Both COVID-19 cases and hospitalizations were up in Nebraska last week, with the number of Nebraskans hospitalized with the virus hitting a five-month high.
Nebraska recorded 4,120 new virus cases for the week ending Friday, up about 14% from 3,599 the previous week, according to an analysis of data from the federal Centers for Disease Control and Prevention.
The increased case count continued the pattern the state has seen since early June, with cases yo-yoing between roughly 3,000 and 4,000 cases a week. But some of those ups and downs could be due to inconsistencies in testing and reporting, because hospitalizations have been consistently trending up since April.
Not all COVID cases are being counted because some ill people are not getting tested and many are using at-home tests that aren’t added to official tallies.
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Locally, Douglas County has moved into the “high” community level based on a CDC formula that determines the impact of the virus on communities. A handful of counties in northeast, south-central and west-central Nebraska also are considered to be at the “high” level.
Lancaster County has dropped back to the "medium" community level, based on the formula factoring new cases, the number of people hospitalized with the virus in an area and overall hospital capacity.
Lincoln-Lancaster County Health Department officials held firm the local risk dial in the low-orange range, signifying a high risk of virus spread in the community.
Local indicators, however, trended in a positive direction, with the 618 cases last week a decrease from 633 the prior week. Wastewater testing also showed a decline in virus particles over the last week.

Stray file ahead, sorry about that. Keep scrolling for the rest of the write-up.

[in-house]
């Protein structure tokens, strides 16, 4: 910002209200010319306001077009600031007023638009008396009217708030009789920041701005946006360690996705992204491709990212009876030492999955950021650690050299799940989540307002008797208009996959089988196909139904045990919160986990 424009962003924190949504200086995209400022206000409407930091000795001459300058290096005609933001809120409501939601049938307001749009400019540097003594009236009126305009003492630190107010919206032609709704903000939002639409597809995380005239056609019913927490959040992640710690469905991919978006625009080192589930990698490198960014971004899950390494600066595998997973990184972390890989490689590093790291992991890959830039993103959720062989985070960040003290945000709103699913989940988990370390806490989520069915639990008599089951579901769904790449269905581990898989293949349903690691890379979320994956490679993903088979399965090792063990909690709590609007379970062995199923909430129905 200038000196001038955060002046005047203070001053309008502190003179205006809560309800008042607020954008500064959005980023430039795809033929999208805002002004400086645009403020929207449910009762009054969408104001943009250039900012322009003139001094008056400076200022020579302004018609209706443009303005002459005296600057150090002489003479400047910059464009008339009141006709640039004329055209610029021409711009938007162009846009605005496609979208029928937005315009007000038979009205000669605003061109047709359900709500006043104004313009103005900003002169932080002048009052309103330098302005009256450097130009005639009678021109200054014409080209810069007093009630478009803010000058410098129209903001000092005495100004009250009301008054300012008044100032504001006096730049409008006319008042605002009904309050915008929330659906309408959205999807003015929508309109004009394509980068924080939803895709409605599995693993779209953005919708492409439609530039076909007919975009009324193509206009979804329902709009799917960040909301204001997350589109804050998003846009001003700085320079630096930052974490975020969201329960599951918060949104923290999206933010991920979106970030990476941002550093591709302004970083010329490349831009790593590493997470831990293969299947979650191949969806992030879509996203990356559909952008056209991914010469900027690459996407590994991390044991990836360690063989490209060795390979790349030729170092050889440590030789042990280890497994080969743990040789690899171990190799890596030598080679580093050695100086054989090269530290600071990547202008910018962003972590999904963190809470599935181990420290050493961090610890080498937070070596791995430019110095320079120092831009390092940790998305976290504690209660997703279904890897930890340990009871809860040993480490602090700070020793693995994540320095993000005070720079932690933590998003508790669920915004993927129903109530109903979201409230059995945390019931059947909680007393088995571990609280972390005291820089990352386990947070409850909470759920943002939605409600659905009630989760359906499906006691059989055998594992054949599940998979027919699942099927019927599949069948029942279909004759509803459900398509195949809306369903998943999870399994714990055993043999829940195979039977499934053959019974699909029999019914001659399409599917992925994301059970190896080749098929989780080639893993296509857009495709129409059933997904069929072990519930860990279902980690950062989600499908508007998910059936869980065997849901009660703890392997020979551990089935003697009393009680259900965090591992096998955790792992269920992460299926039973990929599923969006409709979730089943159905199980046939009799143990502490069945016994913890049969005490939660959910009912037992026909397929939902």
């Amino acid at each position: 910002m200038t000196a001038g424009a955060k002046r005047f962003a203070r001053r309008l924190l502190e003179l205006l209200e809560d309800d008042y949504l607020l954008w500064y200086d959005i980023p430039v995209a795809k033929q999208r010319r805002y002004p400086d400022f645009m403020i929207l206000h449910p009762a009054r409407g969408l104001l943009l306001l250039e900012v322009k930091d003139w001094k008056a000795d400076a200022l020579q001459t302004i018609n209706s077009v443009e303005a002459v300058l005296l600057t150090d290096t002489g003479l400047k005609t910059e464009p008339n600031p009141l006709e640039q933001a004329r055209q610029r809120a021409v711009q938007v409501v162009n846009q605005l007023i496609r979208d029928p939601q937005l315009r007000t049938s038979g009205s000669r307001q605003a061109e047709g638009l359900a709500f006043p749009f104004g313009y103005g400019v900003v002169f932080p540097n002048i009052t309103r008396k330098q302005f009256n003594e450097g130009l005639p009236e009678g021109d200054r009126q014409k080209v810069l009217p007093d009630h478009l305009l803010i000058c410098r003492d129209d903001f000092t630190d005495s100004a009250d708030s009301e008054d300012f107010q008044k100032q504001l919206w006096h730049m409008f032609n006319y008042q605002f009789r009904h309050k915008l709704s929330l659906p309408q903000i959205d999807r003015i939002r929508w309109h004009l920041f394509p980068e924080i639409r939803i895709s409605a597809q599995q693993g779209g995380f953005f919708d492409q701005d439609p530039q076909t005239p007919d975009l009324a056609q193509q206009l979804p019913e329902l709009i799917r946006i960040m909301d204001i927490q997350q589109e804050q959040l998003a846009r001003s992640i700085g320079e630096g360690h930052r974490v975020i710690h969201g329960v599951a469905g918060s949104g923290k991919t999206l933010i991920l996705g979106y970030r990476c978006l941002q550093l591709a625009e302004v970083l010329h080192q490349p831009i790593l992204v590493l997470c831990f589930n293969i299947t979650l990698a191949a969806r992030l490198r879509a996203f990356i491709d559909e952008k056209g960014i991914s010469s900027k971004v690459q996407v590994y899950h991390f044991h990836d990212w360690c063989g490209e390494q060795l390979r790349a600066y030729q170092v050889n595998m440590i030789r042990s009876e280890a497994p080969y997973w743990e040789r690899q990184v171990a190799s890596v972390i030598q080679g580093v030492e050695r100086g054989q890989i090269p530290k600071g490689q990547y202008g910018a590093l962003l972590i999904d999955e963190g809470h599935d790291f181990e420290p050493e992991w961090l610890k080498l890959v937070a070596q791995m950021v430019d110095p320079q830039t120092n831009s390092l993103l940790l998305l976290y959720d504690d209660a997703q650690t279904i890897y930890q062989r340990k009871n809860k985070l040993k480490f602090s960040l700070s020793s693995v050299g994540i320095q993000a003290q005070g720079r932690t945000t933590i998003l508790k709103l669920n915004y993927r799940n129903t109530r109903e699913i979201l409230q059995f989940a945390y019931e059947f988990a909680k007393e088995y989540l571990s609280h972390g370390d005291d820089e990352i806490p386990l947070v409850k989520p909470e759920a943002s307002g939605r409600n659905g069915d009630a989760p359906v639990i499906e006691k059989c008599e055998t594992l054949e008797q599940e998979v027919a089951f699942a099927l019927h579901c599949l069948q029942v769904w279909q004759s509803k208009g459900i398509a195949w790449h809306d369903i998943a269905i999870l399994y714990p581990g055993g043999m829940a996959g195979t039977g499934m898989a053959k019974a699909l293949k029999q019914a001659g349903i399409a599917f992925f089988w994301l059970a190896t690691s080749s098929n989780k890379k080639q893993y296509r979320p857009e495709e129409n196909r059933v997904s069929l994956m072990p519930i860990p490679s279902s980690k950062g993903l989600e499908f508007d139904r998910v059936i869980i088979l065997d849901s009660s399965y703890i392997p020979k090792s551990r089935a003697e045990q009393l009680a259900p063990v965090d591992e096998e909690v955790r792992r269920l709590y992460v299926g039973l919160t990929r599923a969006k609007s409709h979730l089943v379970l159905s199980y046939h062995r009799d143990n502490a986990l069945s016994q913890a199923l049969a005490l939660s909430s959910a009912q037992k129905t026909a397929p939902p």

The rolling daily average of hospitalizations in Lincoln decreased from 42 last week to 34 on Tuesday.
Statewide, an average of 206 Nebraskans were in hospitals with COVID in the past week, up 10% over the previous week. Hospitalizations last were that high in early March.
The good news is that hospitalized patients now are much less likely to die than they were in previous COVID surges. The mortality rate for hospitalized patients nationally has fallen in the past year from more than 12% to roughly 3%.
That’s because the vaccines, while not protecting against every infection caused by wilier new variants, still do a great job of protecting against the worst outcomes of the disease — hospitalization and death.
To maintain that protection, health officials stress the need for people to get booster shots when they become eligible.
Those over 50 and some immunocompromised people 12 and older currently are eligible for two boosters in addition to their original shots. Healthy people between 5 and 50 are eligible for one booster in addition to their original series. A CDC tool helps people determine when they can get boosters.
Some health officials have called for making booster shots available for otherwise healthy people under 50. But federal health officials instead have focused on making new shots geared toward the new omicron subvariants BA.4 and BA.5 available this fall, reportedly as early as September. Those who already have gotten a fourth shot still will be eligible for the reformulated boosters.
Nebraska recorded three more COVID deaths in the past week, bringing its death toll for the pandemic to 4,366.
The state has recorded more than half a million confirmed COVID cases.